I wish I were kidding. Part of this illuminating interview has been helpfully transcribed for the podcast-reluctant. Nothing short of jaw-dropping.
Such a shame, then, to see Walt Disney Pictures fly in the face of Cartoon Network programming logic and gamble on a theatrical release like the action-heavy Frozen, in which the humor isn’t locker-room crude, the animation sets new standards, and the main characters are two sisters who pass the Bechdel Test cum laude. Sure, it’s quality entertainment, but if the girl power in a cartoon overwhelms the manpower, why even bother? This cartoon chick flick will be lucky to make more than twenty bucks at the box office. And you can forget about merchandising sales.
…oh, wait. As of its fourth weekend, the movie’s cleared $160 million domestic so far, and it’s still in the #2 box office spot and barely slowing down. How’d that happen? Conspiracy, maybe?
Loosely inspired by Hans Christian Andersen’s “The Snow Queen”, Frozen centers around two sisters. The elder, Elsa (Tony Award Winner Idina Menzel, known far and wide for Wicked), was born into royalty as a mutant with Iceman’s powers (the movie calls it “sorcery”, but whatever) and spent her teenage years in self-imposed house arrest after a power accident left her psychologically scarred. Her kid sister Anna (Kristen Bell, TV’s Veronica Mars) never understood why her big sister used to play with her but then stopped forever. Family tragedy accelerates Elsa’s rise to the throne, but her reign is suspended after a sisterly spat escalates into tearful exile and kingdom-wide off-season winter. If this sudden climatic disruption is left unchecked, they’re looking at an icy-cold version of the Dark Phoenix Saga.
For the sake of crops, survival, and life as they know it, Anna hits the road to change her sister’s mind, along with three strangers as companions: Kristoff (Jonathan Groff, a Broadway vet who’s been on Glee), an orphaned loner whose livelihood as a freelance ice-block salesman is in jeopardy; his trusty reindeer Sven, who’ll surely starve if carrots can never grow again; and, unknowingly brought to life, a childhood snowman named Olaf (yet another Broadway vet, The Book of Mormon‘s Josh Gad) who’s much funnier in the movie than he was in the trailers. Meanwhile back at the throne, second-in-command Anna delegated authority to a visiting, lower-rung dignitary named Hans (Santino Fontana, from Broadway’s Billy Elliott) whom she just met and who is now her fiancé. Waiting in the wings with impatience and another pompous accent is a duke played by Firefly‘s own Alan Tudyk, who previously ruled in Wreck-It Ralph and is more than welcome to costar in all future Disney movies ever as their answer to John Ratzenberger.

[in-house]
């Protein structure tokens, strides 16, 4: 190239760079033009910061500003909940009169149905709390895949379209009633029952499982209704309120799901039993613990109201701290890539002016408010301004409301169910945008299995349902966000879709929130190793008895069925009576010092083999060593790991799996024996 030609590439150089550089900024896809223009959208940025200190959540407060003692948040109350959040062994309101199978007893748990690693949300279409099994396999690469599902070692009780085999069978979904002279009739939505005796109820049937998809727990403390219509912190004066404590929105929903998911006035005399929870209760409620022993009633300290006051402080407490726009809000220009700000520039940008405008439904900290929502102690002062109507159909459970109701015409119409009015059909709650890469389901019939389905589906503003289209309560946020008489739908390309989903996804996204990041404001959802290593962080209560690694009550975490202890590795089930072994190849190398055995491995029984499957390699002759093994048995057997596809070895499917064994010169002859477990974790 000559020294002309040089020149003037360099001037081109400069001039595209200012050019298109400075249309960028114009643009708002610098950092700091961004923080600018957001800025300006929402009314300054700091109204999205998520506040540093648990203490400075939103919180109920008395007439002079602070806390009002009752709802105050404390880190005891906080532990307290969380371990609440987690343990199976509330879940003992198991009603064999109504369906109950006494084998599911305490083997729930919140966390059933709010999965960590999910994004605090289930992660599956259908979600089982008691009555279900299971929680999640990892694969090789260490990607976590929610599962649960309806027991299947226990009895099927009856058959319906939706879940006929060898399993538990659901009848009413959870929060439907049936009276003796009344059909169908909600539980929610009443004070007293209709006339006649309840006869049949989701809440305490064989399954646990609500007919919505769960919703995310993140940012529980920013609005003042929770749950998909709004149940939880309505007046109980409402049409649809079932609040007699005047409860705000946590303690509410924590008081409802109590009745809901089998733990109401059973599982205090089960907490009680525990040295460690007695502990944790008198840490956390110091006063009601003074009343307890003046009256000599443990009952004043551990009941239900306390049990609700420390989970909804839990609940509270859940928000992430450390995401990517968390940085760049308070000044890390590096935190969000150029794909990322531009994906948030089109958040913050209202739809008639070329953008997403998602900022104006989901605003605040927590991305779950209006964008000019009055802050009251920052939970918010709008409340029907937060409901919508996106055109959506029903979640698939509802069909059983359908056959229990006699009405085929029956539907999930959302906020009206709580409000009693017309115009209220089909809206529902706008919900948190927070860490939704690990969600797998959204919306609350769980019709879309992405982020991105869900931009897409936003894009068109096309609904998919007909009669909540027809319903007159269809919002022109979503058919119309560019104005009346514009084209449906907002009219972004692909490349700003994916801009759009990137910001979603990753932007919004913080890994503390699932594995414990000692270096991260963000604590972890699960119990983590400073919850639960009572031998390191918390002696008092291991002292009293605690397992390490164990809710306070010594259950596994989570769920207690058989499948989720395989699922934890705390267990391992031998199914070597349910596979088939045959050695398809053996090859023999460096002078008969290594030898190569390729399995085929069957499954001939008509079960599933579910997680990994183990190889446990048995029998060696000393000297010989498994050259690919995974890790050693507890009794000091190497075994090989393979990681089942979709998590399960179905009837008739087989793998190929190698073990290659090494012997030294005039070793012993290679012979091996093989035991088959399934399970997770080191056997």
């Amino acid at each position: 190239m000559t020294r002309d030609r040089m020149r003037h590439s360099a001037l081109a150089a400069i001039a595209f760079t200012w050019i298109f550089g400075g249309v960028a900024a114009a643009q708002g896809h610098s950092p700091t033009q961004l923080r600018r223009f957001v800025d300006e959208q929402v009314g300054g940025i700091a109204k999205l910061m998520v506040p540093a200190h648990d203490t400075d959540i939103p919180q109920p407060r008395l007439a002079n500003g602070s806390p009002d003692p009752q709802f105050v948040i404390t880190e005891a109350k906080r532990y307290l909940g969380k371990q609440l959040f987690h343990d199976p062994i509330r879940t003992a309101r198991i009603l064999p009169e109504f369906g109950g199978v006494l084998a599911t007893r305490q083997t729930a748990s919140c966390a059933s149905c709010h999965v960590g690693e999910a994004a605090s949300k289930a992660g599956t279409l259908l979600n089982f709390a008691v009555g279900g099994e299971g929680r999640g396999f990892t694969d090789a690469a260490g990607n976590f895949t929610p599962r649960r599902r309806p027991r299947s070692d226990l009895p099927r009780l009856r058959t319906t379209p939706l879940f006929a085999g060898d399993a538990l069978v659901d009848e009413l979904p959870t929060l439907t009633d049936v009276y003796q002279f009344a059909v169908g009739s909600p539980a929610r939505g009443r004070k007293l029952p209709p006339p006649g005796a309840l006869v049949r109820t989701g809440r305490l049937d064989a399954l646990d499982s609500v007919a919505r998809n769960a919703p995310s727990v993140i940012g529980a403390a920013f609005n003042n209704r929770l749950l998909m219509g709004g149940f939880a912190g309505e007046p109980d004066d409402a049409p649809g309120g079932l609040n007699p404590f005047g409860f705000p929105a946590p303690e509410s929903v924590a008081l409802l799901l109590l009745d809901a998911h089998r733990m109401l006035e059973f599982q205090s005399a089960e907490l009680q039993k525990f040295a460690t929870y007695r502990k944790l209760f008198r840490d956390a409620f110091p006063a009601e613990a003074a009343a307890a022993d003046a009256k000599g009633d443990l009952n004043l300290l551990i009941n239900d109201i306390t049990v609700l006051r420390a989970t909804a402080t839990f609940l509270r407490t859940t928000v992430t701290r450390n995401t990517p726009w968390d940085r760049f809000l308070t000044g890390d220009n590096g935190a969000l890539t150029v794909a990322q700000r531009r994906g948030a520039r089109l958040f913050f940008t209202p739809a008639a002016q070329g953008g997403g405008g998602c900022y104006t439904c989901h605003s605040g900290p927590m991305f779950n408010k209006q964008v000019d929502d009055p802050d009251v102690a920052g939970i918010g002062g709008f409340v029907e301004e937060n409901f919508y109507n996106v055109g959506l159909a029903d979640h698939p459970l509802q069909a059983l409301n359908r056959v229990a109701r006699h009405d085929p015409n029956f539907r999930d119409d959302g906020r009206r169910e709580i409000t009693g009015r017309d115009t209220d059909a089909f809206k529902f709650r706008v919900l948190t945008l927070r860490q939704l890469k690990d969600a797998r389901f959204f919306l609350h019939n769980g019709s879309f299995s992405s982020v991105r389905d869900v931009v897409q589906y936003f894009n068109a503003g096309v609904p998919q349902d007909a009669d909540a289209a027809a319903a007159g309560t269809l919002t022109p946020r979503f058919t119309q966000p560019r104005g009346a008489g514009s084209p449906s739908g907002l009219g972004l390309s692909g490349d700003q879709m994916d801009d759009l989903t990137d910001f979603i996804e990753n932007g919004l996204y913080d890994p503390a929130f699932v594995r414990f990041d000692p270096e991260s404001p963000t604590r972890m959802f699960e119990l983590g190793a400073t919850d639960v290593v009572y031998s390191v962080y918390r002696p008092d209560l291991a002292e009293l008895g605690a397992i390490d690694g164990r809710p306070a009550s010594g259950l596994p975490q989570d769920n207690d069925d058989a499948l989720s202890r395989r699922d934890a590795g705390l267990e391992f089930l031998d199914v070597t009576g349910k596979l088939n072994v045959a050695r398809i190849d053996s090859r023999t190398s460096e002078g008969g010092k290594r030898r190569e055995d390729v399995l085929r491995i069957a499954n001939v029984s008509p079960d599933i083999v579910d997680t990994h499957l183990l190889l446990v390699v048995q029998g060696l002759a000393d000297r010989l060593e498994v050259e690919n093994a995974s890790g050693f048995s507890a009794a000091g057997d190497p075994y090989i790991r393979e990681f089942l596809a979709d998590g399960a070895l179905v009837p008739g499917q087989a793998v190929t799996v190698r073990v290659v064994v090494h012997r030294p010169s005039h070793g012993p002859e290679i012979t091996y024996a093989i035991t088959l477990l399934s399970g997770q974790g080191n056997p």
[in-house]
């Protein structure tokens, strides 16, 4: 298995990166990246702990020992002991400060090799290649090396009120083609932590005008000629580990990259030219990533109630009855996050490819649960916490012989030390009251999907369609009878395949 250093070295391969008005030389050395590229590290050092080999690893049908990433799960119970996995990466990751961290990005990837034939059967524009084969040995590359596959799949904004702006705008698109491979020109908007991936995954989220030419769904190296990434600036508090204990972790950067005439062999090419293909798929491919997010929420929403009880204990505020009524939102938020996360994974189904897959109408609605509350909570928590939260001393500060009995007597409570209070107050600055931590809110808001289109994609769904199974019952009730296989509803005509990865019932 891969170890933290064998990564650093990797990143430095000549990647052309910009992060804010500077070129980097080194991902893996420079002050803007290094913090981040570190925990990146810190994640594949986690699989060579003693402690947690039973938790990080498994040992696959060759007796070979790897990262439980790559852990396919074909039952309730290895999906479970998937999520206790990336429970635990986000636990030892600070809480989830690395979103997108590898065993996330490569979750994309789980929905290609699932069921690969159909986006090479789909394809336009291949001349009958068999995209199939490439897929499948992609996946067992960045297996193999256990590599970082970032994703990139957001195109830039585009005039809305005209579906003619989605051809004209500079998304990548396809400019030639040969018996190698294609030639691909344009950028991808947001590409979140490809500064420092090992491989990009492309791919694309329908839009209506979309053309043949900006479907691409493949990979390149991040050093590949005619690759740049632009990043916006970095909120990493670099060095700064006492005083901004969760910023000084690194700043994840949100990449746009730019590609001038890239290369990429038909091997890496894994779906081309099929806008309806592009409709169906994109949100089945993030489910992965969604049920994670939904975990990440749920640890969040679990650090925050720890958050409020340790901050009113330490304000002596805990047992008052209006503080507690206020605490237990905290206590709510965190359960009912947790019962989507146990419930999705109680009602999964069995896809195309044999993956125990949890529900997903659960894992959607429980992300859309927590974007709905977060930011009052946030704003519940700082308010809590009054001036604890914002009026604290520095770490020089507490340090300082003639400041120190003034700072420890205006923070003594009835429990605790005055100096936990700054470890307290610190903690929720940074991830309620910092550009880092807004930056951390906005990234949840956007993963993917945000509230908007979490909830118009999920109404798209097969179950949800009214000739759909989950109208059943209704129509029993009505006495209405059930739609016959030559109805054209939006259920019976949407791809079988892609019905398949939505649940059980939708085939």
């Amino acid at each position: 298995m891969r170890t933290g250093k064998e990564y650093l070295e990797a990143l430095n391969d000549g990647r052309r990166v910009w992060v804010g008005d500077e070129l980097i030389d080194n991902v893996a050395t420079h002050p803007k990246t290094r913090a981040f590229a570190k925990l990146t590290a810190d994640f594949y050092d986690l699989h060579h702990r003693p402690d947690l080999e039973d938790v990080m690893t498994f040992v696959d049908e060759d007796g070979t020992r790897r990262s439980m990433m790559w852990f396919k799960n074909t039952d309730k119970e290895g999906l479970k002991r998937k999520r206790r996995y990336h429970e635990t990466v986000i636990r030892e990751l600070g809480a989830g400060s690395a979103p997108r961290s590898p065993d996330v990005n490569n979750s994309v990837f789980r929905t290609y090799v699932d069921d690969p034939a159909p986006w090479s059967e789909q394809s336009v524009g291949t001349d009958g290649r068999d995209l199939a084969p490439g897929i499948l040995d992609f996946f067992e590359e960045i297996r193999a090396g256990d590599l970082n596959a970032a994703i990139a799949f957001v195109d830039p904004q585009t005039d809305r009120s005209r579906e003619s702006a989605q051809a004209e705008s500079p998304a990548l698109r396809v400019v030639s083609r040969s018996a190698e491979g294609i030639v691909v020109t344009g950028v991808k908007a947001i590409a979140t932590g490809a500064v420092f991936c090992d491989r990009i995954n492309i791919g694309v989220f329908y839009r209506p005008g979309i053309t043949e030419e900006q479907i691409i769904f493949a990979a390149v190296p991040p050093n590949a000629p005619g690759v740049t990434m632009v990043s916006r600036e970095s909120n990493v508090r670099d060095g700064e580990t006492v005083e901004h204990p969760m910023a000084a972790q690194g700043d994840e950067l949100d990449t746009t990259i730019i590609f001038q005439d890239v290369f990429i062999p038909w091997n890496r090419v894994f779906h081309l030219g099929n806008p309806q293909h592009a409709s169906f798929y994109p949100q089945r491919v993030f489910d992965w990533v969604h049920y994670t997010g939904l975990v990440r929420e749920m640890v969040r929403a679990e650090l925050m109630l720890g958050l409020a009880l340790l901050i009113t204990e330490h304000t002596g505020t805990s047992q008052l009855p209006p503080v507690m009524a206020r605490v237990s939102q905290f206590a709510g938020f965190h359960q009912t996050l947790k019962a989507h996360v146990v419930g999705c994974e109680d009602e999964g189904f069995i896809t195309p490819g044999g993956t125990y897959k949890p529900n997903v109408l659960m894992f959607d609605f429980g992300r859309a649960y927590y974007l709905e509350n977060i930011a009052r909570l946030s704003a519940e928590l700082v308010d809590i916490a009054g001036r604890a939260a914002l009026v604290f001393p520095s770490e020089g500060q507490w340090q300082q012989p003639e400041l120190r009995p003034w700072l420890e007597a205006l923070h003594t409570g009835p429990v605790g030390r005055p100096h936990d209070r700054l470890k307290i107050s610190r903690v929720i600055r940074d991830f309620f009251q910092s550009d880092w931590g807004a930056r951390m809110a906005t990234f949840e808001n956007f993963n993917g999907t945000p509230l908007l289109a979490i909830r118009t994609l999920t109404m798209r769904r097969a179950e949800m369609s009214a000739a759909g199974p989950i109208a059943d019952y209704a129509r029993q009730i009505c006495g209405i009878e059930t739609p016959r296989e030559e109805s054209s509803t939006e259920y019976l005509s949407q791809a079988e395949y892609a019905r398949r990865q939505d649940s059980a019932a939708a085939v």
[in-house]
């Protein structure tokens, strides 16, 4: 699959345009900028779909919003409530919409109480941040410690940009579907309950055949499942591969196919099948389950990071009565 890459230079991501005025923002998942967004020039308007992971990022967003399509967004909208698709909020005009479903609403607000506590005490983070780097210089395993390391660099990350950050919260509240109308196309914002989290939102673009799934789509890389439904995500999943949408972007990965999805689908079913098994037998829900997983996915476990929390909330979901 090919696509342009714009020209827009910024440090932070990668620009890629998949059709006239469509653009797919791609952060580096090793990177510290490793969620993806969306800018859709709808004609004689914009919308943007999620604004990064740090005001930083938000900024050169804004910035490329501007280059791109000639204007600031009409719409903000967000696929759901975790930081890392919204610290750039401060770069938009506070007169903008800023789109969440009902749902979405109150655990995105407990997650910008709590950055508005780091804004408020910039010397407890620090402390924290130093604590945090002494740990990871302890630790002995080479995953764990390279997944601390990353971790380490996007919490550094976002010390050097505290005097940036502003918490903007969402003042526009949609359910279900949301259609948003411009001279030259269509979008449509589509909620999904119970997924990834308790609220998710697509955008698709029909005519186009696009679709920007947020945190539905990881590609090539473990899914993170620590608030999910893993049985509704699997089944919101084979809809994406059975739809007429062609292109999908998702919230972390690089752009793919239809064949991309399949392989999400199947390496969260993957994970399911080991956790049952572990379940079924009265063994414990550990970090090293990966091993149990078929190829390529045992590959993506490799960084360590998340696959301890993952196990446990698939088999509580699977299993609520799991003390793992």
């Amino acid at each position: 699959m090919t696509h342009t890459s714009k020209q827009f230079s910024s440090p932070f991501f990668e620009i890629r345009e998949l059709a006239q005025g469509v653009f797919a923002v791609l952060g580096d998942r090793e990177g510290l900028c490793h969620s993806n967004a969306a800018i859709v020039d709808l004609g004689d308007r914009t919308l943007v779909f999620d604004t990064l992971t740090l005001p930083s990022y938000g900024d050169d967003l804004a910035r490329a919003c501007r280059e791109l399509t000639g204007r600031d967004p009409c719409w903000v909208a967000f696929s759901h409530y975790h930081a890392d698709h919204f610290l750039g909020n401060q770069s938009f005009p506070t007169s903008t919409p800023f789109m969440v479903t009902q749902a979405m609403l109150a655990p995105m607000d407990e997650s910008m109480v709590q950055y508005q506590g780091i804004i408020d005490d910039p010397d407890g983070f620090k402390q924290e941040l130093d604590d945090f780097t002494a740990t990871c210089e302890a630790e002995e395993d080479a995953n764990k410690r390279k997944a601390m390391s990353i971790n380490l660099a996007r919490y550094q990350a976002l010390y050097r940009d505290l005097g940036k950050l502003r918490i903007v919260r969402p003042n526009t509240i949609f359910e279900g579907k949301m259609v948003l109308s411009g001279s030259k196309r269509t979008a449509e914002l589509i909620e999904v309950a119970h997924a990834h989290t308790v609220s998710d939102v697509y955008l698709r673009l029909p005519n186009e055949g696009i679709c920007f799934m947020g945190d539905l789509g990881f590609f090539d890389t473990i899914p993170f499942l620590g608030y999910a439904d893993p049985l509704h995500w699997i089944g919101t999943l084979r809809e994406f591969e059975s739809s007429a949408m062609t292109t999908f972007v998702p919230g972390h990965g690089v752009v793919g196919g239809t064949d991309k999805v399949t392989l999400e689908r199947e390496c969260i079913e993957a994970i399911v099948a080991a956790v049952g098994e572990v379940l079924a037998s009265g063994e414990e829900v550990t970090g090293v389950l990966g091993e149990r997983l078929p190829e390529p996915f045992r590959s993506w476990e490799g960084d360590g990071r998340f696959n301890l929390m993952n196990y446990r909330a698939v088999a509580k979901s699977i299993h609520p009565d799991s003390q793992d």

Fair warning about one secret the trailers don’t reveal: there are songs. As you might have guessed by the recurring “Broadway” casting theme, the film’s first half is chockablock with musical numbers, Broadway-style in the sense that they’re nearly back-to-back and move the character intros forward without being particularly memorable after you leave for home. Of the two exceptions, Best in Show is Menzel’s soaring Oscar-nom shoo-in “Let It Go” (which Disney officially posted online a week ago), in which Elsa finally stops hiding who she is and learns to cut loose with her gifts. Winning the comedy side of the soundtrack is “In Summer”, in which Olaf’s dream of life in July could use some friendly advice from Frosty. Suspense trumps singing during the second half once the stakes are raised, but all throughout the animators likewise outdo themselves in creating a winter wonderland filled with reflection, refraction, translucence, ethereal snowfall, and aggressive, spiky danger.
During and between those moments, Frozen includes and subverts the usual fairy-tale requirements — the dashing prince, royal succession as a key motive, and the healing power of true love all play their parts, but not as predictably as they could have. Under the guidance of writer/directors Chris Buck (who also directed Disney’s Tarzan and the underrated improv cartoon Surf’s Up) and Jennifer Lee (who cowrote Wreck-It Ralph), Frozen is a superb, family-friendly adventure about lifelong secrets, cutthroat royalty, disaster recovery, and, above all else, a rarely explored little thing called sisterly love. Good luck finding a free substitute on Cartoon Boys-Only Network.
And to answer the burning question that MCC is always happy to verify: yes, there is indeed a scene after the Frozen end credits, along with a joke buried in the fine print. For those who fled the theater prematurely and really want to know without seeing it a second time…
[insert space for courtesy mild spoiler alert in case anyone needs to abandon ship]
…a giant spiky snow monster — presumed dead in all the chaos — returns to a now-abandoned ice castle, finds a discarded tiara on the floor, puts it on, and feels oh-so-pret-ty.
Also, a disclaimer near the end reads (loosely paraphrased), “The views expressed by Kristoff regarding all men eating boogers do not necessarily reflect the views of Walt Disney Pictures or its affiliates, and any resemblance to…” and so on. (You, uh, had to be there.)
Also also, for those who think Idina Menzel’s rendition of “Let It Go” is too, too good, the end credits kick off with a pop-radio understudy version by Demi Lovato, tailor-made for preteens and clubbers who can’t handle triumphant Broadway gusto.